Luis Gutiérraz makes you want to catch the next plane to Spain to explore the country’s exciting wine developments. He’s the author of a 2016 book in Spanish (English version recently out, e-book available), The New Vignerons, A new generation of Spanish wine growers, that forces you to question all the marketing bumpf you’ve happily swallowed about Spain and its wines.
I tasted several new-style Spanish wines with him and about 20 others in a master class in Zurich 24 February, part of Robert Parker’s Matter of Taste event. In person Luis, who writes about Spanish wines for Parker’s Wine Advocate (and previously did for Jancis Robinson), is lively, voluble, with such depth of knowledge of Spanish wines and very fun – his book reflects his personality, which makes it easy to read. The new vignerons, in Spain as elsewhere in Europe, are all about terroir, sustainability (read: organic or biodynamic), recovering remarkable old traditions before they are lost, and people whose hearts are poured into their wines.
The label “new” applies to a group that includes older winemakers as well as young ones.
I think I knew he was my kind of wine writer when, after a brief technical explanation about some wines made in the Canary Islands he insists we get back to the spectacular photos in the book, writing, “Anyway, with these landscapes it sounds almost obscene to talk about fermentation times, temperatures or aging. I think they should stick a photo of the vineyards on the back label of the bottles and they won’t need to say anything else.”
The photos by Estanis Núñez are wonderful, from the astonishing dreadlocks-style (Luis’ term) pruned vines in Tenerife and the very steep slopes and gullies where many vines seem to grow wild, to the salt-encrusted seashells covering a bottle by Rodriguez Méndez in northwestern Rías Baixas after it’s spent months underwater in the Atlantic.
The portraits of the producers themselves make you want to get to know them, the result of Núñez and his old rock ‘n roll and now-writer buddy Gutiérrez spending chunks of time with these people over the course of two years.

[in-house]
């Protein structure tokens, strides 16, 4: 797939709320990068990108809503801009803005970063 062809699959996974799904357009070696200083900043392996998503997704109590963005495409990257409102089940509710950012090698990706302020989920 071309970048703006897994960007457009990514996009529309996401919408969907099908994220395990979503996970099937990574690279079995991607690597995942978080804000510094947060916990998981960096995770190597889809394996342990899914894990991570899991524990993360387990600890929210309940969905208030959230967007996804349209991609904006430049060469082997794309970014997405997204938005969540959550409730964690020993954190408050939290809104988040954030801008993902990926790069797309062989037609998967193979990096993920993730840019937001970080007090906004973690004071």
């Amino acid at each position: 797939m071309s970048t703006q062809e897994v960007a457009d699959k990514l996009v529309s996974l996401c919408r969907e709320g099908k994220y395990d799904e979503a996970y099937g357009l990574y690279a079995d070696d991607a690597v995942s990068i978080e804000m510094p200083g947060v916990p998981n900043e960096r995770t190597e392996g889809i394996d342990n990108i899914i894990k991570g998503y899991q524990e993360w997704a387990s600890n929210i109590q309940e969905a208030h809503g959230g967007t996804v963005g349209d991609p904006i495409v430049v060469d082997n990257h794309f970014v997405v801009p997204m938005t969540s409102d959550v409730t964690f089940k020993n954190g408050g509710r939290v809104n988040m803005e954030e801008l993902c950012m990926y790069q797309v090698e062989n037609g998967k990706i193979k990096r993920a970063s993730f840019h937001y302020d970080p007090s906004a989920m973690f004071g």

The wines vary enormously, but a common thread is that the people who produce them are looking for a purity that lets the wines speak of the places they come from. This means there are often surprises, and I’ll be honest that I’m not sure I’ll like all of their wines, although I will respect how they are made and the quality of the finished products.
Spain is far more diverse than is generally acknowledged, Gutiérrez argues, and so are its wines – or they should be. The world needs to appreciate that not all Spanish wines are big and red or crisp and white from coastal areas.
I agree, and the unusual master class tasting session backed this up, but I would put in a word of caution: please don’t throw out the baby with the bath water. There is too much of this going on; as organic and lighter wines become trendy, wine industry snobbery can make you feel like you don’t know what you’re doing if you love older style wines, such as what we’ve come to know in the past 30 years as Rioja and Ribera del Duoro wines. In Switzerland, I recently disagreed with a wine business friend who pooh-poohed Ticino Merlots as overly extracted, concentrated in wine drinker-speak, and you’ll be close, with producers unaware of market trends.